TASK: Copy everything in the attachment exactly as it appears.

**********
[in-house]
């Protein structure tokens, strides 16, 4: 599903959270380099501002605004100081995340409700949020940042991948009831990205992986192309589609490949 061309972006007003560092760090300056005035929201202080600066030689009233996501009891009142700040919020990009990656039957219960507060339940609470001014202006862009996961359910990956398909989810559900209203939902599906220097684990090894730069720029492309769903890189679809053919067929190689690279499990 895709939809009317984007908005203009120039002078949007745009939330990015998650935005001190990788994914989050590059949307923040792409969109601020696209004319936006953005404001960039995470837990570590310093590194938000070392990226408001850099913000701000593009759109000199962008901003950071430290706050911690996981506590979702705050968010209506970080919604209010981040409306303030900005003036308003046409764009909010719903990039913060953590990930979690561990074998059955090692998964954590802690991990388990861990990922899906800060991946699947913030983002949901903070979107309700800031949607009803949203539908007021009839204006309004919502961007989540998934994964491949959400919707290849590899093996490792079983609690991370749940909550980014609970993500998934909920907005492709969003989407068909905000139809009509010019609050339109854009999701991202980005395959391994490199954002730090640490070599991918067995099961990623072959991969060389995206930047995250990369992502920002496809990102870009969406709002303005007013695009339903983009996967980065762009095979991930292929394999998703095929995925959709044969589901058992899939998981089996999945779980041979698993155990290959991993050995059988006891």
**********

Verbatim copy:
[in-house]
């Protein structure tokens, strides 16, 4: 599903959270380099501002605004100081995340409700949020940042991948009831990205992986192309589609490949 061309972006007003560092760090300056005035929201202080600066030689009233996501009891009142700040919020990009990656039957219960507060339940609470001014202006862009996961359910990956398909989810559900209203939902599906220097684990090894730069720029492309769903890189679809053919067929190689690279499990 895709939809009317984007908005203009120039002078949007745009939330990015998650935005001190990788994914989050590059949307923040792409969109601020696209004319936006953005404001960039995470837990570590310093590194938000070392990226408001850099913000701000593009759109000199962008901003950071430290706050911690996981506590979702705050968010209506970080919604209010981040409306303030900005003036308003046409764009909010719903990039913060953590990930979690561990074998059955090692998964954590802690991990388990861990990922899906800060991946699947913030983002949901903070979107309700800031949607009803949203539908007021009839204006309004919502961007989540998934994964491949959400919707290849590899093996490792079983609690991370749940909550980014609970993500998934909920907005492709969003989407068909905000139809009509010019609050339109854009999701991202980005395959391994490199954002730090640490070599991918067995099961990623072959991969060389995206930047995250990369992502920002496809990102870009969406709002303005007013695009339903983009996967980065762009095979991930292929394999998703095929995925959709044969589901058992899939998981089996999945779980041979698993155990290959991993050995059988006891």